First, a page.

3.1 The sole document that discloses the use of anisotropic conductive films for connecting the electrodes of two adjacent thin film layers is document D1. As already mentioned (point 2.1), this document is comprised in the state of the art under the provision of Article 54(3) EPC. It is thus relevant for assessing novelty, but shall not be considered in deciding whether there has been an inventive step (Article 56 EPC 1973).

3.2 The board shares the view of the examining division that document D2 represents the closest state of the art.

The device of claim 1 differs from the three-dimensional device disclosed in this document in that the memory cell array layers possess electrodes which protrude from these layers, that these electrodes are interconnected by anisotropic conductive films and that the control circuitry (encompassing by this expression the input/output control circuit and the row and column decoders) is formed on the first layer adjacent to the substrate.

3.3 The appellant has argued that in the claimed device it was easy to add a further memory layer, since the first layer contained the control circuitry capable of driving all the memory layers present. Hence it was possible to decide how many memory layers should be included even at such a late stage as during the manufacturing process itself. Furthermore, the interconnections between these electrodes were easily achieved by the use of anisotropic conductive films joining the various layers. The use of such anisotropic films avoided the need to form vias and to deposit additional conductive tracks, as in D2 or D3. Thus, the use of anisotropic conductive films avoided the need for photolithography techniques, which were expensive, time-consuming and environmentally unfriendly. The device of claim 1 could be formed faster, cheaper and with less wastage than the devices of the prior art.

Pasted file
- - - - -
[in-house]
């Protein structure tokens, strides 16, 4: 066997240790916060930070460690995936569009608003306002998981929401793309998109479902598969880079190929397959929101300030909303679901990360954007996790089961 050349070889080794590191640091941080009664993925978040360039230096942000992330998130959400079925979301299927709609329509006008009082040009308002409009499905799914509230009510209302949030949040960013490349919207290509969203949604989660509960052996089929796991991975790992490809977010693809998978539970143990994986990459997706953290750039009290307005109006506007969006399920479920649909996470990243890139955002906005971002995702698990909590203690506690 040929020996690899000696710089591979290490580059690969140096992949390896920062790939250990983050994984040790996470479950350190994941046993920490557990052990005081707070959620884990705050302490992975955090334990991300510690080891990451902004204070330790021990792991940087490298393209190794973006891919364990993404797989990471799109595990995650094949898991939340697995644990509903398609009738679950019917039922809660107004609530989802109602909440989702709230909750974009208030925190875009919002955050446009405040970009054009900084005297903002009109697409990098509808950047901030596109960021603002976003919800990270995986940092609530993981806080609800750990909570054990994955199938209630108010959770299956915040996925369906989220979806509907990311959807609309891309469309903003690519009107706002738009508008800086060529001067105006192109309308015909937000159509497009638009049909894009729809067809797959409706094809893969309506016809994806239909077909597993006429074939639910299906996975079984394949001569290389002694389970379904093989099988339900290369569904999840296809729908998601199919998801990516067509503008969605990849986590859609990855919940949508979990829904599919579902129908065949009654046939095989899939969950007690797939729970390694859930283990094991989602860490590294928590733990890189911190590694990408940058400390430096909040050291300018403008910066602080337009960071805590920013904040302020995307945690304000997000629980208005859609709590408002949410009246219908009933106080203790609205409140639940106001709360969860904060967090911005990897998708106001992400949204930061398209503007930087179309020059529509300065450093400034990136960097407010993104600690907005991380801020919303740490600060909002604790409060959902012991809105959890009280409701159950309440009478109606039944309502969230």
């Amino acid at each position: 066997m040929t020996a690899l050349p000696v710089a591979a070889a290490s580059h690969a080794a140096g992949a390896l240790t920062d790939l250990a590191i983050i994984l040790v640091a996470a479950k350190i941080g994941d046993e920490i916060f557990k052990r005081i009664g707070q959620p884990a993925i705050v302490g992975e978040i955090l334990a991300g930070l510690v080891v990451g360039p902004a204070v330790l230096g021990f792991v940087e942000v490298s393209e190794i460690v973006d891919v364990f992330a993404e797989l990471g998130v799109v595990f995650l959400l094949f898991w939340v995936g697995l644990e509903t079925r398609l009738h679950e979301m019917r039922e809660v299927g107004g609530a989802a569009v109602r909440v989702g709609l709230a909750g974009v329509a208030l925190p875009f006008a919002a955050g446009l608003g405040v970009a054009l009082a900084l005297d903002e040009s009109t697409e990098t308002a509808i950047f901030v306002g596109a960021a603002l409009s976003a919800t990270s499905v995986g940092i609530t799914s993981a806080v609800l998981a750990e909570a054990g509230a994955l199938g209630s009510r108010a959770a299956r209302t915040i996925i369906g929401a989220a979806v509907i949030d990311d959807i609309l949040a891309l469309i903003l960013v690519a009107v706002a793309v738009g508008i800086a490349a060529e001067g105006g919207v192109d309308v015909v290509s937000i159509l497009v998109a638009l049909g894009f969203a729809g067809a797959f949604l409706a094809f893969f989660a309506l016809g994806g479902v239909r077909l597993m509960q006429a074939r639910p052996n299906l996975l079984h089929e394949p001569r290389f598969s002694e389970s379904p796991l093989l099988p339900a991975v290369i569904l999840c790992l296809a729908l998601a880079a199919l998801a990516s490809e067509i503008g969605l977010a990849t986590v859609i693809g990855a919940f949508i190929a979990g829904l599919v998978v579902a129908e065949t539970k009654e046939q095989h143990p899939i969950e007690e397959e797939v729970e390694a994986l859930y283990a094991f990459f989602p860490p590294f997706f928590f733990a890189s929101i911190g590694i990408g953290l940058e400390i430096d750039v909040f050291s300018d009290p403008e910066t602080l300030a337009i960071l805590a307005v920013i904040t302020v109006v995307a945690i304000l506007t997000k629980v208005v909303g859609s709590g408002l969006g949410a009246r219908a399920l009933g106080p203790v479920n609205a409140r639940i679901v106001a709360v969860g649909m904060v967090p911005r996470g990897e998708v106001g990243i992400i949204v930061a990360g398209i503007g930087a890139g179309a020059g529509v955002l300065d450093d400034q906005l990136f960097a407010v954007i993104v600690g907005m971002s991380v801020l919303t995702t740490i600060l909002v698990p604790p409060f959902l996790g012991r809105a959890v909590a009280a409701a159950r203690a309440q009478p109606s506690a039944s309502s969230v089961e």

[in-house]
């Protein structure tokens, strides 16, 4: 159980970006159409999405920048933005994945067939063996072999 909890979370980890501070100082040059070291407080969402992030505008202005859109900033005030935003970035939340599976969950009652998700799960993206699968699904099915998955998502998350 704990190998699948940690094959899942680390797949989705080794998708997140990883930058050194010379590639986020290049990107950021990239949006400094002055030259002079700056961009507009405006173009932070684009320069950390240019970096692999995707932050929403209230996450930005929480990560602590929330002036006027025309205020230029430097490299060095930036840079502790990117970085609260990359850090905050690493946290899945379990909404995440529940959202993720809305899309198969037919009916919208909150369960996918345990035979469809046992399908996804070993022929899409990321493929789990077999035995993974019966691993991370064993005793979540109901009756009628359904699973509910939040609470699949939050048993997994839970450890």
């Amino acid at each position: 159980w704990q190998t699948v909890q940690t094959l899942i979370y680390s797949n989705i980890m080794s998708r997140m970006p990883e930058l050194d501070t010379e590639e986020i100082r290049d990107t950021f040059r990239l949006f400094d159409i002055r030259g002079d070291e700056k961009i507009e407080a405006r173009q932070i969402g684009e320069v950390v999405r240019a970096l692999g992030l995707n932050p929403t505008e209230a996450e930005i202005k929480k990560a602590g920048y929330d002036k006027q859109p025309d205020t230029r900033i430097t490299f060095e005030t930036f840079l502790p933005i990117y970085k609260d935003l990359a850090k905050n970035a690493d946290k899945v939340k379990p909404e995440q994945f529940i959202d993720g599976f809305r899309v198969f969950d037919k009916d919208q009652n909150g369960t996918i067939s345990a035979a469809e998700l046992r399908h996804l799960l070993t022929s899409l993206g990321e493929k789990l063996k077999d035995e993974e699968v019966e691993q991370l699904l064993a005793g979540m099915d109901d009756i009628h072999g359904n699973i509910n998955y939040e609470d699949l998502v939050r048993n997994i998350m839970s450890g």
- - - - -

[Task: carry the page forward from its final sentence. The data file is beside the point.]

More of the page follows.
3.4 The application as filed stated that it was an object of the invention to provide a high-performance three-dimensional device in which thin film device layers could be formed easily with versatility (original page 2, lines 13 to 15). Although this statement has been now deleted from the description, it can be used as a starting point for formulating the objective problem addressed by the invention as now claimed.

The objective problem can be formulated as to provide a three-dimensional device in which the thin film device layers can be easily electrically interconnected with improved design versatility.

3.5 This problem is addressed by the use of an anisotropic conductive film for interconnecting the protruding electrodes of adjacent thin film layers and by providing the control circuitry in the first layer adjacent to the substrate. As argued by the appellant, this allows to easily extend the number of memory cell array layers of the three-dimensional device. Neither D2 nor D3 suggest the use of anisotropic conductive films for interconnecting the device layers.

3.6 Consequently, the board finds that the three-dimensional device of claim 1 and the manufacturing method of claim 2 involve an inventive step within the meaning of Article 56 EPC 1973.

ORDER

For these reasons it is decided that:

1. The decision under appeal is set aside.

2. The case is remitted to the first instance with the order to grant a patent with the following documents:

Claims:

1 and 2 filed with letter dated 4 November 2010.

Description:

pages 1 and 7 to 77 as originally filed,

page 2 filed with letter dated 4 November 2010,

pages 3, 4 and 5 deleted,

page 6 filed with letter dated 15 June 2005.

Drawings:

sheets 1/23 to 23/23 as originally filed.